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Bong Joon-ho's Dark and Devious 'Parasite' Has Taken Out the 2019 Sydney Film Festival Prize

Missed it at the festival? The exceptional Korean thriller will hit Aussie cinemas later this month.
By Sarah Ward
June 17, 2019
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Bong Joon-ho's Dark and Devious 'Parasite' Has Taken Out the 2019 Sydney Film Festival Prize

Missed it at the festival? The exceptional Korean thriller will hit Aussie cinemas later this month.
By Sarah Ward
June 17, 2019
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For the first time in history, Sydney Film Festival's Official Competition and the Cannes Film Festival's Palme d'Or have been won by the same film: Bong Joon-ho's Parasite.

The final feature to screen as part of this year's SFF competition — and the recipient of rapturous audience applause after its first session in the State Theatre — the twisty family thriller took out 2019's $60,000 prize. Visiting Sydney for the second time in three years, after presenting Okja as the festival's closing night film back in 2017, Bong was on hand to receive the award.

"This festival is really amazing, especially the audience… really special and extraordinary," the South Korean filmmaker said in his response to the accolade. "This is the most meaningful prize for me — in this beautiful city and beautiful theatre, and one of the most beautiful audiences in the world."

A dark, devious, devastatingly smart and deceptively hilarious movie about two South Korean families — one struggling to get by, the other living in the lap of luxury — Parasite couldn't be a more deserving winner. From its slippery narrative that plays with several genres, to its exceptional performances from a cast led by Bong regular Song Kang-ho (The Host, Snowpiercer), to its scathing statement on class and its exquisite and astute production design, this tense, urgent and constantly surprising piece of cinema is one of the best films of the year so far.

Also, as Bong told the Sydney audience, it was inspired by the time the director spotted a smudge on his pants.

Selected by a jury consisting of Australian producer John Maynard (Jirga), Australian director Ana Kokkinos (Head On), Brazilian actor and filmmaker Wagner Moura (Marighella), New Zealand director Gaylene Preston (My Year with Helen), and Indian artist and filmmaker Ritu Sarin (The Sweet Requiem), Parasite emerged victorious in a hotly contested field — competing against Berlinale Golden Bear winner Synonyms, Oscar nominee Never Look Away, Pedro Almodovar's sumptuous Pain and Glory, the Tilda Swinton-starring The Souvenir, gentle New Zealand drama Bellbird and the Australian duo of Judy & Punch and Hearts and Bones, among others.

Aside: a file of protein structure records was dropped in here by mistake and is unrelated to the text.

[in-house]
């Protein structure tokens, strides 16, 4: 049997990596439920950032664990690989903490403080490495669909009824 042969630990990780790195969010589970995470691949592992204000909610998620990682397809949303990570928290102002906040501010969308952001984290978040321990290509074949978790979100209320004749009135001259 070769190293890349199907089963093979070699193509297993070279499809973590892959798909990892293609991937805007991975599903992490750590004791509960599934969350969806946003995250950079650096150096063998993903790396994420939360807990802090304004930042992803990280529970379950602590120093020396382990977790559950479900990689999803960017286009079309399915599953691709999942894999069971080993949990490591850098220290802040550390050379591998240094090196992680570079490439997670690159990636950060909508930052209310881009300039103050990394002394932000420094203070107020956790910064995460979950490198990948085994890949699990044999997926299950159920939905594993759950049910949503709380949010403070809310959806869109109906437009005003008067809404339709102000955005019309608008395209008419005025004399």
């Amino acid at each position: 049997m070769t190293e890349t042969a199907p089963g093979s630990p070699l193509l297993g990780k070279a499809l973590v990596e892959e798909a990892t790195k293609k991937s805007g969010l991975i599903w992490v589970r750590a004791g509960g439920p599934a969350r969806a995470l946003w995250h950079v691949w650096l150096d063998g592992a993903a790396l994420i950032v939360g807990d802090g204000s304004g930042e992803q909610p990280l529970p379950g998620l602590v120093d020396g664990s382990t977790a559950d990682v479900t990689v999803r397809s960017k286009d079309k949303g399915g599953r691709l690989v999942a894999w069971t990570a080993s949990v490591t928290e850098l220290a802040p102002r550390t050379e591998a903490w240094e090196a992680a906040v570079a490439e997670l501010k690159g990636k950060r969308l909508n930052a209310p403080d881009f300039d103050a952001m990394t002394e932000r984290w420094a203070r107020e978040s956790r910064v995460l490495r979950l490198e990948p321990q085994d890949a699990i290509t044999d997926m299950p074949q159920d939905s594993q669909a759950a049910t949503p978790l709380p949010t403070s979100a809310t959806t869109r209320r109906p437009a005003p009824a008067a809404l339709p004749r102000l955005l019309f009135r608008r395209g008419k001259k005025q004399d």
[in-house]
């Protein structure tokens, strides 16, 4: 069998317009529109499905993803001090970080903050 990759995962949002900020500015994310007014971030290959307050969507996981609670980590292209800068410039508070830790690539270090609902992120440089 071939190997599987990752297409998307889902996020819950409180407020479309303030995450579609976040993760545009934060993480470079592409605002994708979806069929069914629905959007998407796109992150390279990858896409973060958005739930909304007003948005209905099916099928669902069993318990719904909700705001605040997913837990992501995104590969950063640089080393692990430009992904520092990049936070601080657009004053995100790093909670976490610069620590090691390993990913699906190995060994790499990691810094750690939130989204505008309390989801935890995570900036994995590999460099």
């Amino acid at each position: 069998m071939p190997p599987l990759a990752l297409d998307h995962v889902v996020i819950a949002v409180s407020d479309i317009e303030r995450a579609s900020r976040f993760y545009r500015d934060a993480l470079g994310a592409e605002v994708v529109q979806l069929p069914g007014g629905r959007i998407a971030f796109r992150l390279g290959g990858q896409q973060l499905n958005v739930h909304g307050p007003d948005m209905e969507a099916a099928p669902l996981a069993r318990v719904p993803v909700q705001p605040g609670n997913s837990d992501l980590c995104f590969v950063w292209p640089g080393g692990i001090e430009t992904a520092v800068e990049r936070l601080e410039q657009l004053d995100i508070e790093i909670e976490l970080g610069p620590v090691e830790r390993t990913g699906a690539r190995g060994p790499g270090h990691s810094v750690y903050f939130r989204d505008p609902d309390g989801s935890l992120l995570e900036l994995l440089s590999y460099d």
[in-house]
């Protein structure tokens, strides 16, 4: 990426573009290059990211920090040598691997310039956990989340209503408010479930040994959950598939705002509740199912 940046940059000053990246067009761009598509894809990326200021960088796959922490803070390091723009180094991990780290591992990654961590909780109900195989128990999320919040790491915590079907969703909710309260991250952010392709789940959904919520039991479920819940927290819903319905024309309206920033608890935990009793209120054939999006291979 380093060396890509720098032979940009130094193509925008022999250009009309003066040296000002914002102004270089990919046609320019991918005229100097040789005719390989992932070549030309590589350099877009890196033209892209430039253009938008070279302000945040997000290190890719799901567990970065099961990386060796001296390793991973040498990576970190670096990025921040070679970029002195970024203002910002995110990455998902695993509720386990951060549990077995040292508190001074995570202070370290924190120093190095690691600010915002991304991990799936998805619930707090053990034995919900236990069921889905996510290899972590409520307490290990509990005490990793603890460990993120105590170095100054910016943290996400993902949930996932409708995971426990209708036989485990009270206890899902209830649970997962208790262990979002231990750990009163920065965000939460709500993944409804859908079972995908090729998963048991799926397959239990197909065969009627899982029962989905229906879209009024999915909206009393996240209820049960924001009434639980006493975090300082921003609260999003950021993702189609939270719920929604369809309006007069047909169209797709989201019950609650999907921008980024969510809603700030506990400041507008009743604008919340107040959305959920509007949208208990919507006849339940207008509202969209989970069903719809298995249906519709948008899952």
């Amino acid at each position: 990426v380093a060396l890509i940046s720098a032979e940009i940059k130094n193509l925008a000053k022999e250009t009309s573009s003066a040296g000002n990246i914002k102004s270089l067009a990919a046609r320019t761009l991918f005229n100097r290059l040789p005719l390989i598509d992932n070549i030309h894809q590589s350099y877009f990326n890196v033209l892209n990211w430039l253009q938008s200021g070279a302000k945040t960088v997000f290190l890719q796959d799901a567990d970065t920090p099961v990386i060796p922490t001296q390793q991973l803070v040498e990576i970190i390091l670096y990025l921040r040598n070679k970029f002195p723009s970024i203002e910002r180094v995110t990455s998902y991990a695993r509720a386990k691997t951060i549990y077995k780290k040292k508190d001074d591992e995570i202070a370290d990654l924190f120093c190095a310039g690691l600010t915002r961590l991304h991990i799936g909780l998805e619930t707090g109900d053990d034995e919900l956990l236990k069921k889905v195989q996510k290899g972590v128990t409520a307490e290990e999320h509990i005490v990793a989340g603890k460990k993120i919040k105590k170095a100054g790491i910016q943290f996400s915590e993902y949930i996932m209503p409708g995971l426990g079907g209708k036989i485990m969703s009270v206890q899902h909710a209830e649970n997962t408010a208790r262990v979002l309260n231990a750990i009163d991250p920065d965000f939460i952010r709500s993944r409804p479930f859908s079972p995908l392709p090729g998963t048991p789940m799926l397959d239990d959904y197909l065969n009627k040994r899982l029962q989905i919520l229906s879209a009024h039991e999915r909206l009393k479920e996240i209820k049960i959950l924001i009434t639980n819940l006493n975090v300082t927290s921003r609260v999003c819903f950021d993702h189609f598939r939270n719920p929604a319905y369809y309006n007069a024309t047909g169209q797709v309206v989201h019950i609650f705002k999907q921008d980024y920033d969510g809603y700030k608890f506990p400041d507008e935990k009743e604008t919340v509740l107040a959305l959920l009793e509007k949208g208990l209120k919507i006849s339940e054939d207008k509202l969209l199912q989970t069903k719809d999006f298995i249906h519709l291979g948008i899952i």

It joins an impressive list of previous SFF prizewinners, including The Heiresses (2018),  On Body and Soul (2017), Aquarius (2016), Arabian Nights (2015), Two Days, One Night (2014), Only God Forgives (2013), Alps (2012), A Separation (2011), Heartbeats (2010), Bronson (2009) and Hunger (2008).

Also receiving a gong at SFF's closing night was She Who Must Be Loved, a documentary about pioneering Indigenous figure Alfreda Glynn, which took out the Documentary Australia Foundation Award for Australian Documentary (a $10,000 prize). It's slated to hit NITV on Sunday, July 14 at 8.30pm.

Short film All These Creatures also nabbed the Dendy Live Action Short Award and the Rouben Mamoulian Award for Best Director, while fellow shorts Sohrab and Rustum and Ties That Bind picked up the Yoram Gross Animation Award and the Event Cinemas Australian Short Screenplay Award, respectively.

The 2019 Sydney Film Festival ran from June 5–16. If you missed Parasite at the festival, you'll be able to catch it at Australian cinemas from Thursday, June 27.

CORRECTION: This article previously stated that She Who Must Be Loved will screen on NITV in December. Instead, it will screen on Sunday, July 14 at 8.30pm. The article has been updated to reflect this.

Published on June 17, 2019 by Sarah Ward

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